What do we value? Why do we value it? And in a neoliberal age, can morality ever displace money as the primary means of defining value? These are the questions that drove David Foster Wallace, a writer widely credited with changing the face of contemporary fiction and moving it beyond an emotionless postmodern irony. Jeffrey Severs argues in David Foster Wallace's Balancing Books that Wallace was also deeply engaged with the social, political, and economic issues of the twentieth and twenty-first centuries. A rebellious economic thinker, Wallace satirized the deforming effects of money, questioned the logic of the monetary system, and saw the world through the lens of value's many hidden and untapped meanings. In original readings of all of Wallace's fiction, from The Broom of the System and Infinite Jest to his story collections and The Pale King, Severs reveals Wallace to be a thoroughly political writer whose works provide an often surreal history of financial crises and economic policies.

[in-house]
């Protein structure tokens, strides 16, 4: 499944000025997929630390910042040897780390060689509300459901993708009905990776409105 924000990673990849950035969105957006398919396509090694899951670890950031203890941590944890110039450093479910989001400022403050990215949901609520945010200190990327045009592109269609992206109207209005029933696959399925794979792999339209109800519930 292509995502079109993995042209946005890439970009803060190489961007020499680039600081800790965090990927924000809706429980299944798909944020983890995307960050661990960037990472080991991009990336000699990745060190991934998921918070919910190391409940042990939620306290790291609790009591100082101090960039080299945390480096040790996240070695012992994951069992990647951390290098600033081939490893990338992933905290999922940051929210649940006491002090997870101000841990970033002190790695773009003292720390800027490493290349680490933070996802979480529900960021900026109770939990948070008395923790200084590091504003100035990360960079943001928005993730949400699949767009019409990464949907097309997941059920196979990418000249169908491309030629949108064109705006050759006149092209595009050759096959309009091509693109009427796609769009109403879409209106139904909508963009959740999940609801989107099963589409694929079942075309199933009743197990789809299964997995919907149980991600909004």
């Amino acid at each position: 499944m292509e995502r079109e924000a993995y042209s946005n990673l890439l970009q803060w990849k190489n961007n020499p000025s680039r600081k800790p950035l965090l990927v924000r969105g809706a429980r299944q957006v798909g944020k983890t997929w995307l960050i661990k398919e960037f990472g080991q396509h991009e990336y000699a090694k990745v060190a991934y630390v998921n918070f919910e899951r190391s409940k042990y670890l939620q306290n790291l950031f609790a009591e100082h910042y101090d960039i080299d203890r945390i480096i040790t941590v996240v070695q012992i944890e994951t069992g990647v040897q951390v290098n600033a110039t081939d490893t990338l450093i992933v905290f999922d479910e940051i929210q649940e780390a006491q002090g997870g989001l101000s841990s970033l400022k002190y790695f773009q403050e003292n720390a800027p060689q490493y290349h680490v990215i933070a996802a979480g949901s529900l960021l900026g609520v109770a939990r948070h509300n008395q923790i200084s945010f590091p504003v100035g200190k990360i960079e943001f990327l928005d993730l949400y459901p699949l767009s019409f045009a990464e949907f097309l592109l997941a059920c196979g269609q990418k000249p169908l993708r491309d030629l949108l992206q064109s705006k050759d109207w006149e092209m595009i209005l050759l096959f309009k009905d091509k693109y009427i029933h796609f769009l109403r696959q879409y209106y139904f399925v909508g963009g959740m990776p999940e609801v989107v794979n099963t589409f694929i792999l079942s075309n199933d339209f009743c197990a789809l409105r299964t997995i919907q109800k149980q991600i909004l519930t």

As Severs demonstrates, the concept of value occupied the intersection of Wallace's major interests: economics, work, metaphysics, mathematics, and morality. Severs ranges from the Great Depression and the New Deal to the realms of finance, insurance, and taxation to detail Wallace's quest for balance and grace in a world of excess and entropy. Wallace showed characters struggling to place two feet on the ground and restlessly sought to "balance the books" of a chaotic culture. Explaining why Wallace's work has galvanized a new phase in contemporary global literature, Severs draws connections to key Wallace forerunners Don DeLillo, Thomas Pynchon, and William Gaddis, as well as his successors-including Dave Eggers, Teddy Wayne, Jonathan Lethem, and Zadie Smith-interpreting Wallace's legacy in terms of finance, the gift, and office life.